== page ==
Its coming, its presence forces us to make a choice. Are we going to be a part of this shockingly different kingdom? Are we going to do more than simply exist with those who are so very different from us? Are we going to reach out to them and let them reach out to us? Are we going to stop trying to build a kingdom of comfort and dominance and fortresses out of fear or are we going to build community in the image of the One who came down to earth to heal and teach and cast out demons and bring life to the dead?

If this is the kingdom we are going to acknowledge and join, if this is the choice we’re going to make, to be a part of the kingdom of God that has come near, we’re going to have to turn around. “Repent,” as Jesus says. Turn around. Do a complete 180. God’s kingdom is HERE, so why are you going over THERE? Make the choice to come on back, and see what this is really about. See what it means that all the divisions are gone. See what it means that the walls have come down and we’re all in this together. See what it means that the kingdom of God is here among us, the poor AND the rich, the oppressed AND the oppressors, the faithful AND the skeptics.

If this is the kingdom we’re going to be a part of, if this is the kingdom of Jesus we want to join, we’re going to have to stop walking down this divisive road of self-protection and self-preservation and start looking out for others, start building the divine community on earth. We’re going to have turn around, follow Jesus, and join him where he’s doing something about it. We’re going to have to drop the nets of comfort, the nets of security, the nets of judgment, the nets of self-righteousness, the nets that keep us from trying new things and meeting new people and serving God in new ways, and turn away from them to follow Jesus who calls us.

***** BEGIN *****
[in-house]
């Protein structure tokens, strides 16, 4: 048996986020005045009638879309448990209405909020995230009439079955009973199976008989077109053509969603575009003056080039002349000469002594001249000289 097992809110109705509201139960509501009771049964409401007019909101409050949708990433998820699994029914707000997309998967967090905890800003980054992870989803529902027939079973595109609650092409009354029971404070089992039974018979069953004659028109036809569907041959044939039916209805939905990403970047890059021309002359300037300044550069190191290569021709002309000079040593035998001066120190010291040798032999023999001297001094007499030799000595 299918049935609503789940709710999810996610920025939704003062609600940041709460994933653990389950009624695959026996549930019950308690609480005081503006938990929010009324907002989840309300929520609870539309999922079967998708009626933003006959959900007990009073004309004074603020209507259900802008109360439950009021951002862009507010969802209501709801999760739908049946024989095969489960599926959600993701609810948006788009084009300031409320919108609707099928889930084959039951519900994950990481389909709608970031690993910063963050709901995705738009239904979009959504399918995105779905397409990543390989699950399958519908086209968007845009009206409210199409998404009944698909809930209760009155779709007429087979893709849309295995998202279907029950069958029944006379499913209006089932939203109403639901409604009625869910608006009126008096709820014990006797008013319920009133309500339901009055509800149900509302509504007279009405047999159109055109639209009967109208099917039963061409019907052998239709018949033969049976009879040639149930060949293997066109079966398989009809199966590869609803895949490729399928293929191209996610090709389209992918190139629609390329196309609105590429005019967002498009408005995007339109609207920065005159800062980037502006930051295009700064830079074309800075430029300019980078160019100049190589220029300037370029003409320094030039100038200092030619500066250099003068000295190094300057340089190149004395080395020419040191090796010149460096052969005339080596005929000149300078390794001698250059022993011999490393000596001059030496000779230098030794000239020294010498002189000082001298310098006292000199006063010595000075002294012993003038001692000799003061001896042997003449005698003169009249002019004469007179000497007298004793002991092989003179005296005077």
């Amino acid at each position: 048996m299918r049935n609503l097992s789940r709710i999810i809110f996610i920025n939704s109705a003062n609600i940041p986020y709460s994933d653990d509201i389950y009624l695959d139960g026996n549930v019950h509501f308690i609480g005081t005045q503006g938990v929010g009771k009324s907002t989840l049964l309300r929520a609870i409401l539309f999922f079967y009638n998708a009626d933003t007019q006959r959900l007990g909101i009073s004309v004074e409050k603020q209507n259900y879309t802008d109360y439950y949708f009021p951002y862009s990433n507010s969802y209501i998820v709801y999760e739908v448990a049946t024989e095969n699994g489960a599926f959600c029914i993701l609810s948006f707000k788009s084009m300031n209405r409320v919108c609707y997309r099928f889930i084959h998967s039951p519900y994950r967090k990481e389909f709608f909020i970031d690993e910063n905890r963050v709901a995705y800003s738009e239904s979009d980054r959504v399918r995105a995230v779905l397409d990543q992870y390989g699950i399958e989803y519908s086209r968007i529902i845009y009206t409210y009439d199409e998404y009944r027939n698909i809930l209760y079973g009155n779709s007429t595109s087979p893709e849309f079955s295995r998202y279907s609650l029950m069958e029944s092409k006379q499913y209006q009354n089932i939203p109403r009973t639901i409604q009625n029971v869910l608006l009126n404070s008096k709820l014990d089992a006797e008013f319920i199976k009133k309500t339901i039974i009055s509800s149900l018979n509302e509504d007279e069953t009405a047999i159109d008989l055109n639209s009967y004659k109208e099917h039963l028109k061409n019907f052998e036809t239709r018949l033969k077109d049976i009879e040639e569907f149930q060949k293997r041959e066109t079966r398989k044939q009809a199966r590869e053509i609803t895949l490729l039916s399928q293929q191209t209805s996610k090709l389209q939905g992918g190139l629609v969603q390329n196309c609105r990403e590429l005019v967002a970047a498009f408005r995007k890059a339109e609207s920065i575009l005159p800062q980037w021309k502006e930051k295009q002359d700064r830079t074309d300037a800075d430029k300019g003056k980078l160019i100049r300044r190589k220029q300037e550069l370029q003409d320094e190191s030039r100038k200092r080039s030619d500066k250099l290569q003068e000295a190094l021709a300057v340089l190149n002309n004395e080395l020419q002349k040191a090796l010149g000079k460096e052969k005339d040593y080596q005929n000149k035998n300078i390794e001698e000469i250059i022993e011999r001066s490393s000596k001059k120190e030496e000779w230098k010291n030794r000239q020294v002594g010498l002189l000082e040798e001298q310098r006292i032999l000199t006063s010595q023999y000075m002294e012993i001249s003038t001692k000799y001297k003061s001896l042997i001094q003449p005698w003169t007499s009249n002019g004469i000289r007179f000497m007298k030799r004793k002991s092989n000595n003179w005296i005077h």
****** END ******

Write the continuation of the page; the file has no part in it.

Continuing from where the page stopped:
We have heard the good news; the kingdom of God has come near. We may even have turned away from the past, our attitudes, our misfires, our misdirected lives and actions. Now it is time to follow.

Follow Jesus, and go where he goes (and by the way he goes anywhere).
Follow Jesus, and touch who he touches (and by the way he touches everyone).
Follow Jesus, and love who he loves, welcome who he welcomes, give time to those who have been cast aside, and share the good news of the wide net God casts.

Everyone is welcome. Everyone is made worthy. Everyone is included in the kingdom of God.

Tom, chaplain at the County Jail and executive director of the Rescue Mission, is here with us this morning to tell us about just one way we can follow Jesus on this challenging, inclusive, life-giving road of discipleship in the kingdom, one way we can individually and as a congregation, continue to proclaim through our words and our lives, that the kingdom of God has come near, the love of God is for all.

2 comments:

Kim in KCK said...

Nice job SheRev. And early, too! Thanks, I needed to read this today.

bythesea said...

Hey... just wanted to say I'm online for now... had originally hoped to be asleep by now. Seemed like you had some good ideas and were on a roll.